“There’s a clear cut way of recognising a poached elephant carcass: the lack of tusks, as they were cut off. And in Sri Lanka, only 5-6% of the elephant population are male tuskers, making poaching far less of a threat than HEC,” Pilapitiya said.
According to Gunawardene, there have also been instances where the barking deer and the mouse deer were poached for their meat.
Furthermore, a recent trend in poaching pangolins for their meat and scales (which are allegedly famous as an aphrodisiac in the black market, and sought for export) was witnessed in the country. Comparing this to the sudden surge in the number of incidents concerning edible bird nests of Indian Swiftlets that were illegally exported out of the country, Gunawardene noted, “these cases mushroom regularly prompting authorities to take action. However, it always has a slumbering period, when vigilance lessens through time, leading for more such cases to occur after subsequent time has passed.”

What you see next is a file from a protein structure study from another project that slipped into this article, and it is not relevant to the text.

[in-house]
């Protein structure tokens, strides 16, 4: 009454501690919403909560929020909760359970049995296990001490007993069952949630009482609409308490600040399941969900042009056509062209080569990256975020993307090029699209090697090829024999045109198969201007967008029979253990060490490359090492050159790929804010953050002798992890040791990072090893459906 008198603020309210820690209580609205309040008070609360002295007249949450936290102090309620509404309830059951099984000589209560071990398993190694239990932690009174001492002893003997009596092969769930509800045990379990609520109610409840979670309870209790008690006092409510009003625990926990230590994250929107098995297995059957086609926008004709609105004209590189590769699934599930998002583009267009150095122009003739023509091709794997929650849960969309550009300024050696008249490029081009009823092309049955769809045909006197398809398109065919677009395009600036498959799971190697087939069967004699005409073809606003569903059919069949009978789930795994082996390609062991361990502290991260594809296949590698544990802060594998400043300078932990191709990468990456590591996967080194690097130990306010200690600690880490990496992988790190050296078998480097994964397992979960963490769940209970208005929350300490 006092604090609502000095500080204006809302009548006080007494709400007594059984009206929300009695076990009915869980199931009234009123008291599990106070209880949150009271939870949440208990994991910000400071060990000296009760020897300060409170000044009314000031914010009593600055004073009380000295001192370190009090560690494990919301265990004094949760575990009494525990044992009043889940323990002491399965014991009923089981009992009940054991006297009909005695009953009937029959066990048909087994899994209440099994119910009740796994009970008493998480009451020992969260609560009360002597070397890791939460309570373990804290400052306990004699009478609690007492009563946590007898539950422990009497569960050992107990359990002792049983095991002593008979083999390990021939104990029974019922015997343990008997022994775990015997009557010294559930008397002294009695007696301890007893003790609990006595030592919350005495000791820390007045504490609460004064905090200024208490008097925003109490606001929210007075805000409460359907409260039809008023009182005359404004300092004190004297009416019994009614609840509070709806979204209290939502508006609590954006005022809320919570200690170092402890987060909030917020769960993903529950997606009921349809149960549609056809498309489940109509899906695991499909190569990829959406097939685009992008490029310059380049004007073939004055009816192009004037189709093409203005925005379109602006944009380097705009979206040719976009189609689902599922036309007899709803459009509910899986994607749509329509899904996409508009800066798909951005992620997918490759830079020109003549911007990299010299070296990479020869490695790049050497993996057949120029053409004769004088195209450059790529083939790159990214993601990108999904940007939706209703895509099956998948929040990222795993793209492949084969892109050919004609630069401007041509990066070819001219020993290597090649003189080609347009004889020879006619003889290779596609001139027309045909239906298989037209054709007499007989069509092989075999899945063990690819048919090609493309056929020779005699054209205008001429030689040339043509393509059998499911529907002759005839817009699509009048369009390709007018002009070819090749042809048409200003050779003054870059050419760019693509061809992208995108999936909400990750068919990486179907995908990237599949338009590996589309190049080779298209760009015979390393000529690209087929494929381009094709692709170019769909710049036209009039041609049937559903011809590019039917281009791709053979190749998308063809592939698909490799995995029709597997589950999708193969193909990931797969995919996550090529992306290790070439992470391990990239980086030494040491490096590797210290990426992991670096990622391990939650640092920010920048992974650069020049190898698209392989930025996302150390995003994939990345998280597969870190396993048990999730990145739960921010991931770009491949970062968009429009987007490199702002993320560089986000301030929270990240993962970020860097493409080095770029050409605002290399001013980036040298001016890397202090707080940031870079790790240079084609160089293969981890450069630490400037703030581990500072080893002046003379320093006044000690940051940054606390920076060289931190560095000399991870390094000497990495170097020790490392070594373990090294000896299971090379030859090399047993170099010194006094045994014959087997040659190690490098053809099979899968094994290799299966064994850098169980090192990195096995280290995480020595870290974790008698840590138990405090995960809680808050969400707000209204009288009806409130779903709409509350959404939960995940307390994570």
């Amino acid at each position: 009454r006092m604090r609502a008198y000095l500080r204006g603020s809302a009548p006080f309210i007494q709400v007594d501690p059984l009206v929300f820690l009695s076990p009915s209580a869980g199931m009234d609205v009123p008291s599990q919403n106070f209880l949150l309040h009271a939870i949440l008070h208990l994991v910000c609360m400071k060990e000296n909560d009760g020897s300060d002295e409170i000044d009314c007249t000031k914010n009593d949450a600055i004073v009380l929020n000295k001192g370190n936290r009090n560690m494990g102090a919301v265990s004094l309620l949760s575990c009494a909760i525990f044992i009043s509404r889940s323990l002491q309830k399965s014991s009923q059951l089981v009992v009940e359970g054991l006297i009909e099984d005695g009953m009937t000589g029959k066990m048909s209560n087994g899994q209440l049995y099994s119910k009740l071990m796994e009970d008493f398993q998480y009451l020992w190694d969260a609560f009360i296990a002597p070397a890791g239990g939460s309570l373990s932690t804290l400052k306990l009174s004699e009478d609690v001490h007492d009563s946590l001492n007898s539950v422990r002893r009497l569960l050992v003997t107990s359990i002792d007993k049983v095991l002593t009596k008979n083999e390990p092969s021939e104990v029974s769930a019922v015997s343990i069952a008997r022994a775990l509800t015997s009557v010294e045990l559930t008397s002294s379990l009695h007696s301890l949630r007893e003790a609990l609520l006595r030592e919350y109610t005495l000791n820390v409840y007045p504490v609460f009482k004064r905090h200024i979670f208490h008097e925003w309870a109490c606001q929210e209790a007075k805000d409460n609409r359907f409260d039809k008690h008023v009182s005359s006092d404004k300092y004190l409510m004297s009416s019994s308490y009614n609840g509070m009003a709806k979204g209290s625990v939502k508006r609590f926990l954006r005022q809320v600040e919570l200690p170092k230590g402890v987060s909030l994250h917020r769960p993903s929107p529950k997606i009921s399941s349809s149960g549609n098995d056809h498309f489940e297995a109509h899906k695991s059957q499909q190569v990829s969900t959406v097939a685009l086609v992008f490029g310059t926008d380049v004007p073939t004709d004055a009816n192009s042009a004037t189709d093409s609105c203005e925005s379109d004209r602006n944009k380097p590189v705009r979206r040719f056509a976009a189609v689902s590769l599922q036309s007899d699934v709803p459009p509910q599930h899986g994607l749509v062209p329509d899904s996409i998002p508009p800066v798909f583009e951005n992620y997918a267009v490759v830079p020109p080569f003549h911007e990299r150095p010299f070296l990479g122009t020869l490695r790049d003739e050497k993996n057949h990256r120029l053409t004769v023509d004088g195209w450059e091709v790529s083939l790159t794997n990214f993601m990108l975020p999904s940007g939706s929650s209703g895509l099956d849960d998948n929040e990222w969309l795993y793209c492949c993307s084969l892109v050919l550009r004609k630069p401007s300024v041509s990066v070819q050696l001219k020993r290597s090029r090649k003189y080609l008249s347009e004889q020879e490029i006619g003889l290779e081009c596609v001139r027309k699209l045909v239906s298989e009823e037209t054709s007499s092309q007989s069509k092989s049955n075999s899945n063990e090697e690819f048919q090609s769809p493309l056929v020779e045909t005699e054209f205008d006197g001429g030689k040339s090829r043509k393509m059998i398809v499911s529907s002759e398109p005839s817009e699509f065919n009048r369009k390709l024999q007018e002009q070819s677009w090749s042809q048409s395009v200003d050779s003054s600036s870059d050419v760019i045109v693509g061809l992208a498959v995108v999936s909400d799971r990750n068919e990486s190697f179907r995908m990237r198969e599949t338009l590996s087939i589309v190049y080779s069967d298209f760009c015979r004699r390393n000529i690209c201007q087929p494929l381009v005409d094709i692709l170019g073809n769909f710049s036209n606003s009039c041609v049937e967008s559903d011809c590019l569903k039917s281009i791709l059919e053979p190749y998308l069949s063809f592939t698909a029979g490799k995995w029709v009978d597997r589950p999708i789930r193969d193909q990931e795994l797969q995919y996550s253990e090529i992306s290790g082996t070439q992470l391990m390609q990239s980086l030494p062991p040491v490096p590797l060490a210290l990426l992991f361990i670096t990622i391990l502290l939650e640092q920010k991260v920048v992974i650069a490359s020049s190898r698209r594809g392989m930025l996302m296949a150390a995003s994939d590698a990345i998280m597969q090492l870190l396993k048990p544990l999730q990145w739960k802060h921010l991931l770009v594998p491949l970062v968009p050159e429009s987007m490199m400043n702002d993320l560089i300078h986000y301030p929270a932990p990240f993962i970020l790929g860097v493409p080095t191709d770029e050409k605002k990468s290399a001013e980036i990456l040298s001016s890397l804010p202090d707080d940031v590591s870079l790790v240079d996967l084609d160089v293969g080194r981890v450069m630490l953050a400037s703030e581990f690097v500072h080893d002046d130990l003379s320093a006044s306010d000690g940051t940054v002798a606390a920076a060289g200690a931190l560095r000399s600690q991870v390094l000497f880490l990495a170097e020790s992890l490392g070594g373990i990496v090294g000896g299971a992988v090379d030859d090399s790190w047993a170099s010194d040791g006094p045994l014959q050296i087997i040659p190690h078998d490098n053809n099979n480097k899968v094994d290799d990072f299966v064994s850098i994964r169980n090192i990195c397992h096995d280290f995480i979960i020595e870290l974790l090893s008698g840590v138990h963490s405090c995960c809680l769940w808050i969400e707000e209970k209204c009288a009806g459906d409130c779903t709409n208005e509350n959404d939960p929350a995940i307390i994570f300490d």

“While the poaching of thresher sharks for extreme sport has been brought under control; the poaching of turtles, whales and porpoises still remains a cause of concern. Out of all sea creatures, the Dugong has suffered the most,” opined Gunawardene.
If it is new to the world, then forensic wildlife is undoubtedly unheard of in Sri Lanka, one would assume. However, according to Gunawardene, it is essential nevertheless.
“Wildlife forensics need to be introduced and developed in the country. Training of authorities and individuals in gathering expert evidence is essential to pin down perpetrators. Such experts should be included into the governing bodies handling wildlife and fisheries with proper training. There’s no harm in adopting this. If not, when such a situation, which can be prevented through such means arise and we do not have the basics in place, we are bound to face a dilemma.”